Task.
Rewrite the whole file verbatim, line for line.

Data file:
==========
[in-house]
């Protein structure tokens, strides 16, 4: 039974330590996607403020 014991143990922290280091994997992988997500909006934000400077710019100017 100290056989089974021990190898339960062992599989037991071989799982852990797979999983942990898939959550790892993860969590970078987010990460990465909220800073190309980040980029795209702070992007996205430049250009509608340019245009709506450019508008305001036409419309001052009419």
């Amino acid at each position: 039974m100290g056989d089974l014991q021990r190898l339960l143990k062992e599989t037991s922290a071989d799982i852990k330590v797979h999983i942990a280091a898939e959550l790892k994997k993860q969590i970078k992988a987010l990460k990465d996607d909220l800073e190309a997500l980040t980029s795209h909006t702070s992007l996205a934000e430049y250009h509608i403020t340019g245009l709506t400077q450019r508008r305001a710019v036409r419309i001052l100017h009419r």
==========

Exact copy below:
[in-house]
């Protein structure tokens, strides 16, 4: 039974330590996607403020 014991143990922290280091994997992988997500909006934000400077710019100017 100290056989089974021990190898339960062992599989037991071989799982852990797979999983942990898939959550790892993860969590970078987010990460990465909220800073190309980040980029795209702070992007996205430049250009509608340019245009709506450019508008305001036409419309001052009419």
């Amino acid at each position: 039974m100290g056989d089974l014991q021990r190898l339960l143990k062992e599989t037991s922290a071989d799982i852990k330590v797979h999983i942990a280091a898939e959550l790892k994997k993860q969590i970078k992988a987010l990460k990465d996607d909220l800073e190309a997500l980040t980029s795209h909006t702070s992007l996205a934000e430049y250009h509608i403020t340019g245009l709506t400077q450019r508008r305001a710019v036409r419309i001052l100017h009419r």